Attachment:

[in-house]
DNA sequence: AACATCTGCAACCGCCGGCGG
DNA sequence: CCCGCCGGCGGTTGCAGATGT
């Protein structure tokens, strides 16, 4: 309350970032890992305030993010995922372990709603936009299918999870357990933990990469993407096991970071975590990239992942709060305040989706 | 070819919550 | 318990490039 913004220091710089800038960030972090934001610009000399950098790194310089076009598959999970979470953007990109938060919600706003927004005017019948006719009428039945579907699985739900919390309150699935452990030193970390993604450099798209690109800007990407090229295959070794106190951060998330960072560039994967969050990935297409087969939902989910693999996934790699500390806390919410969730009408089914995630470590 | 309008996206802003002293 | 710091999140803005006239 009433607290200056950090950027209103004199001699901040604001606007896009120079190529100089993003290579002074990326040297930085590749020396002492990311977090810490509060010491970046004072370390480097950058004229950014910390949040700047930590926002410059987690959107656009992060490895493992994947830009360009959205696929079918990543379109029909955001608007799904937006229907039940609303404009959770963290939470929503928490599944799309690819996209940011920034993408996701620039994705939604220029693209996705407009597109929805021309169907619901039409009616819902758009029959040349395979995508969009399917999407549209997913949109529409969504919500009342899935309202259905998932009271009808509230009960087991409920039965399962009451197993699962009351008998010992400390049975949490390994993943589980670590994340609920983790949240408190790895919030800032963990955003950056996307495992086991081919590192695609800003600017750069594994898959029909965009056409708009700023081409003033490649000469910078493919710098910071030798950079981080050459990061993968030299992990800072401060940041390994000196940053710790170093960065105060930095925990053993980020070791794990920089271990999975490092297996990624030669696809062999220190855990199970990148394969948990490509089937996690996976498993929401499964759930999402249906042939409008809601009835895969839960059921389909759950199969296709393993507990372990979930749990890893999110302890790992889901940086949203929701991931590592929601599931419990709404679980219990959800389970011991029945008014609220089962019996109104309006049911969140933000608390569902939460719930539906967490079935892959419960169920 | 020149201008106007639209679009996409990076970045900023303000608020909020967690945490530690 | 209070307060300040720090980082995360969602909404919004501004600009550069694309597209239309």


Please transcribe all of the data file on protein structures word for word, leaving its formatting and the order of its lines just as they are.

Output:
[in-house]
DNA sequence: AACATCTGCAACCGCCGGCGG
DNA sequence: CCCGCCGGCGGTTGCAGATGT
């Protein structure tokens, strides 16, 4: 309350970032890992305030993010995922372990709603936009299918999870357990933990990469993407096991970071975590990239992942709060305040989706 | 070819919550 | 318990490039 913004220091710089800038960030972090934001610009000399950098790194310089076009598959999970979470953007990109938060919600706003927004005017019948006719009428039945579907699985739900919390309150699935452990030193970390993604450099798209690109800007990407090229295959070794106190951060998330960072560039994967969050990935297409087969939902989910693999996934790699500390806390919410969730009408089914995630470590 | 309008996206802003002293 | 710091999140803005006239 009433607290200056950090950027209103004199001699901040604001606007896009120079190529100089993003290579002074990326040297930085590749020396002492990311977090810490509060010491970046004072370390480097950058004229950014910390949040700047930590926002410059987690959107656009992060490895493992994947830009360009959205696929079918990543379109029909955001608007799904937006229907039940609303404009959770963290939470929503928490599944799309690819996209940011920034993408996701620039994705939604220029693209996705407009597109929805021309169907619901039409009616819902758009029959040349395979995508969009399917999407549209997913949109529409969504919500009342899935309202259905998932009271009808509230009960087991409920039965399962009451197993699962009351008998010992400390049975949490390994993943589980670590994340609920983790949240408190790895919030800032963990955003950056996307495992086991081919590192695609800003600017750069594994898959029909965009056409708009700023081409003033490649000469910078493919710098910071030798950079981080050459990061993968030299992990800072401060940041390994000196940053710790170093960065105060930095925990053993980020070791794990920089271990999975490092297996990624030669696809062999220190855990199970990148394969948990490509089937996690996976498993929401499964759930999402249906042939409008809601009835895969839960059921389909759950199969296709393993507990372990979930749990890893999110302890790992889901940086949203929701991931590592929601599931419990709404679980219990959800389970011991029945008014609220089962019996109104309006049911969140933000608390569902939460719930539906967490079935892959419960169920 | 020149201008106007639209679009996409990076970045900023303000608020909020967690945490530690 | 209070307060300040720090980082995360969602909404919004501004600009550069694309597209239309």